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Monday, October 4, 2010

Cream of the Crop - "Elite" as an Epithet

There is a fascinating article over at Slate about the growing use of the word "elite" used as a term of abuse hurled around by the Republican party. He has a particularly telling segment in which he describes an interview during the 2008 campaign when both John McCain and Sarah Palin were asked the question "Who is a member of the elite?" While McCain went off about those rowdy academician, good ole Palin was a bit more to the point:
Palin responded first. "I guess just people who think that they're better than everyone else," she said.
That's one good lookin' Objectivist
The article goes on to point out how most of her own campaign staff would qualify as "elite" under that definition, according to her own memoir. But the whole article definitely made me think about the charge of elitism in a different light. In this light really; the emotional root of a political slur boiled down the feeling of rejection of a math-phobic kid in Algebra.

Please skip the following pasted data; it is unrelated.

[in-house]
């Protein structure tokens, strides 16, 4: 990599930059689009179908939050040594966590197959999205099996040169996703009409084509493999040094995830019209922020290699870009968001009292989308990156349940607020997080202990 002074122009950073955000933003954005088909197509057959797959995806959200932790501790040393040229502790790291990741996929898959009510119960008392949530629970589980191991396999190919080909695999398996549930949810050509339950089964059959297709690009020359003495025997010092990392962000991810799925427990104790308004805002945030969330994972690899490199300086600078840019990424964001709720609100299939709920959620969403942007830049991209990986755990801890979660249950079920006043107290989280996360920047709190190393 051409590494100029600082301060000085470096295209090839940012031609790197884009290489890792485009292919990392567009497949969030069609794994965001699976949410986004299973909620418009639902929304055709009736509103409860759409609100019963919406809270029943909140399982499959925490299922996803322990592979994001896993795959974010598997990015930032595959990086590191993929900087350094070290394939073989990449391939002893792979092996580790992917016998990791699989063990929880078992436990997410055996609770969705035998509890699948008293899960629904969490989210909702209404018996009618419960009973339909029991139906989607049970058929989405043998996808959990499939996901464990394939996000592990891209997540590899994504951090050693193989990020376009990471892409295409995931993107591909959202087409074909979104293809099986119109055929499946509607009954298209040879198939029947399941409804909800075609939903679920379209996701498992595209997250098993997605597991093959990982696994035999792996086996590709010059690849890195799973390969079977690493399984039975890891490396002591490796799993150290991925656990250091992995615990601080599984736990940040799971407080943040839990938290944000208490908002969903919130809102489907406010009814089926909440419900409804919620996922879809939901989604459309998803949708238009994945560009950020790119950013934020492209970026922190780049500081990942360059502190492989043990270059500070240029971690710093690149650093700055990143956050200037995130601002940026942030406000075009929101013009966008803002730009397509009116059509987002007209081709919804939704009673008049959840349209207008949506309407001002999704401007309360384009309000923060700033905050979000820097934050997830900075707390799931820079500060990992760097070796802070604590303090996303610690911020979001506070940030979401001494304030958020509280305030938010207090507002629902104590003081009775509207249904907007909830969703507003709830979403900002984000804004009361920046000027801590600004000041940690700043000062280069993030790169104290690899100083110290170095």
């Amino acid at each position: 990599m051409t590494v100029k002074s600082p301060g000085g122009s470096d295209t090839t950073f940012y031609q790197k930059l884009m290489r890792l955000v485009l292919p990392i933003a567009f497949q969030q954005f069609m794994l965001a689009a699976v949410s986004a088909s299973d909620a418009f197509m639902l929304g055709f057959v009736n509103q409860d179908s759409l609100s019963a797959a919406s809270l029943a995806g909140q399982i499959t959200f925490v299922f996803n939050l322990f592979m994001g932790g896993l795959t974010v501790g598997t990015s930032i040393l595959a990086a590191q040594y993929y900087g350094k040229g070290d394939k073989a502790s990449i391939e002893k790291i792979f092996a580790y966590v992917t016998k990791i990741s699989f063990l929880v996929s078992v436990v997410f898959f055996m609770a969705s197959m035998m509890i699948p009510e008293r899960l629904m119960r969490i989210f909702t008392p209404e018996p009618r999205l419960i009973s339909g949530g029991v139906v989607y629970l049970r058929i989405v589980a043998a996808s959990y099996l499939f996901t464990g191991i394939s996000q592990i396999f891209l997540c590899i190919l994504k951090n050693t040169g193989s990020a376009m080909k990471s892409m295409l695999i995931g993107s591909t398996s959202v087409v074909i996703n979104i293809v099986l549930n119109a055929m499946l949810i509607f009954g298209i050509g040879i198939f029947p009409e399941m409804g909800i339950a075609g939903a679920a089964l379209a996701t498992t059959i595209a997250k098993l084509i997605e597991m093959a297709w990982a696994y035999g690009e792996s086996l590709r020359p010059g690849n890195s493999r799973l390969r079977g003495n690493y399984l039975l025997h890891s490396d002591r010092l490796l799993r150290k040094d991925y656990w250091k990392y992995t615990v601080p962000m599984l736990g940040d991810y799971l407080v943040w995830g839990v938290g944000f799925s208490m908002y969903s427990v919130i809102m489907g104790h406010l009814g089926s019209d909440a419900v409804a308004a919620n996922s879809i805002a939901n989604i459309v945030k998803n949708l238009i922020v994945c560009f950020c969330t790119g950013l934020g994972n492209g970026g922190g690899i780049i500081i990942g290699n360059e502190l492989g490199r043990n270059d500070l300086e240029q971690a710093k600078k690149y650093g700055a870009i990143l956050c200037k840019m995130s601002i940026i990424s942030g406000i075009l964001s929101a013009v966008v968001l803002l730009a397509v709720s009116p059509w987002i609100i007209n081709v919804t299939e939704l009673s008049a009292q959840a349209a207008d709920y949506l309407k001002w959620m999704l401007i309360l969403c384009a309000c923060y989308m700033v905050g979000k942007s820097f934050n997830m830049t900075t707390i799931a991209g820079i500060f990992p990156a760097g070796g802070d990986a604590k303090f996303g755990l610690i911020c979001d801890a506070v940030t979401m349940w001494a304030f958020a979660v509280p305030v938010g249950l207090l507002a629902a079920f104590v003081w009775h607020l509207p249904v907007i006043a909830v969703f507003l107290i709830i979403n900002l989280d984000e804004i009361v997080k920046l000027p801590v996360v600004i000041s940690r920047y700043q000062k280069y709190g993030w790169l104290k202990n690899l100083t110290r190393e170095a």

I mean, it's always seemed a strange thing to boil out. I mean, most of those republican guys seem to sure like the ole capitalism, don't they, and the whole idea behind capitalism (at least according to known cult-leader and snappy dresser Ayn Rand) is one of a meritocracy. Isn't the "elite" by definition, the best? Isn't the elite to what we all aspire? The elite group of athletes who get to represent their countries in the Olympic games, the elite group of writers whose work outlasts their careers, etc.

If the people are going to reject politicians because they're being too elite, then perhaps we deserve leaders like this. But don't listen to me. Go read the original article. It makes a much more interesting point.

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